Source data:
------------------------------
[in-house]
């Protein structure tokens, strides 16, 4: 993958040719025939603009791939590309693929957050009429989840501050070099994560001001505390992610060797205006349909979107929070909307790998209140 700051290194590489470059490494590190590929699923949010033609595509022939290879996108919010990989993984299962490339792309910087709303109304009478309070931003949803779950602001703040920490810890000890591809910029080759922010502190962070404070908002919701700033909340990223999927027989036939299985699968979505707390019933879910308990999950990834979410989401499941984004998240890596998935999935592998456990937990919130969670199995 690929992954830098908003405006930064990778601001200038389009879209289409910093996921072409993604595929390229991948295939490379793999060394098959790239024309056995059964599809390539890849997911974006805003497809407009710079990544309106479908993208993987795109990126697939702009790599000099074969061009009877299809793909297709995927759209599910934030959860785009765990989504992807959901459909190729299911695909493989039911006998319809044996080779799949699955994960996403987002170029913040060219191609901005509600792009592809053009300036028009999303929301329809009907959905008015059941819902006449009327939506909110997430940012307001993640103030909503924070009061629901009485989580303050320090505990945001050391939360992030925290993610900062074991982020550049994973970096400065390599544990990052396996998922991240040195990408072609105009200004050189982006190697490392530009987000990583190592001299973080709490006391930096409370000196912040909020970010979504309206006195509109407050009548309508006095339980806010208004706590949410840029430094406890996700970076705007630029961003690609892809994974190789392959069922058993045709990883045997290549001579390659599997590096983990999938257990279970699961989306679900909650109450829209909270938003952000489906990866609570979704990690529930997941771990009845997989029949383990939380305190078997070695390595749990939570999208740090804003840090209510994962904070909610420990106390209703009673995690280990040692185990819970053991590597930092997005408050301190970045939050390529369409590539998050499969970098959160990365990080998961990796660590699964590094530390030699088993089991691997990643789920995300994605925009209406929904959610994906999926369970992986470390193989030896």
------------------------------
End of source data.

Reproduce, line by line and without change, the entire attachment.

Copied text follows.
[in-house]
């Protein structure tokens, strides 16, 4: 993958040719025939603009791939590309693929957050009429989840501050070099994560001001505390992610060797205006349909979107929070909307790998209140 700051290194590489470059490494590190590929699923949010033609595509022939290879996108919010990989993984299962490339792309910087709303109304009478309070931003949803779950602001703040920490810890000890591809910029080759922010502190962070404070908002919701700033909340990223999927027989036939299985699968979505707390019933879910308990999950990834979410989401499941984004998240890596998935999935592998456990937990919130969670199995 690929992954830098908003405006930064990778601001200038389009879209289409910093996921072409993604595929390229991948295939490379793999060394098959790239024309056995059964599809390539890849997911974006805003497809407009710079990544309106479908993208993987795109990126697939702009790599000099074969061009009877299809793909297709995927759209599910934030959860785009765990989504992807959901459909190729299911695909493989039911006998319809044996080779799949699955994960996403987002170029913040060219191609901005509600792009592809053009300036028009999303929301329809009907959905008015059941819902006449009327939506909110997430940012307001993640103030909503924070009061629901009485989580303050320090505990945001050391939360992030925290993610900062074991982020550049994973970096400065390599544990990052396996998922991240040195990408072609105009200004050189982006190697490392530009987000990583190592001299973080709490006391930096409370000196912040909020970010979504309206006195509109407050009548309508006095339980806010208004706590949410840029430094406890996700970076705007630029961003690609892809994974190789392959069922058993045709990883045997290549001579390659599997590096983990999938257990279970699961989306679900909650109450829209909270938003952000489906990866609570979704990690529930997941771990009845997989029949383990939380305190078997070695390595749990939570999208740090804003840090209510994962904070909610420990106390209703009673995690280990040692185990819970053991590597930092997005408050301190970045939050390529369409590539998050499969970098959160990365990080998961990796660590699964590094530390030699088993089991691997990643789920995300994605925009209406929904959610994906999926369970992986470390193989030896």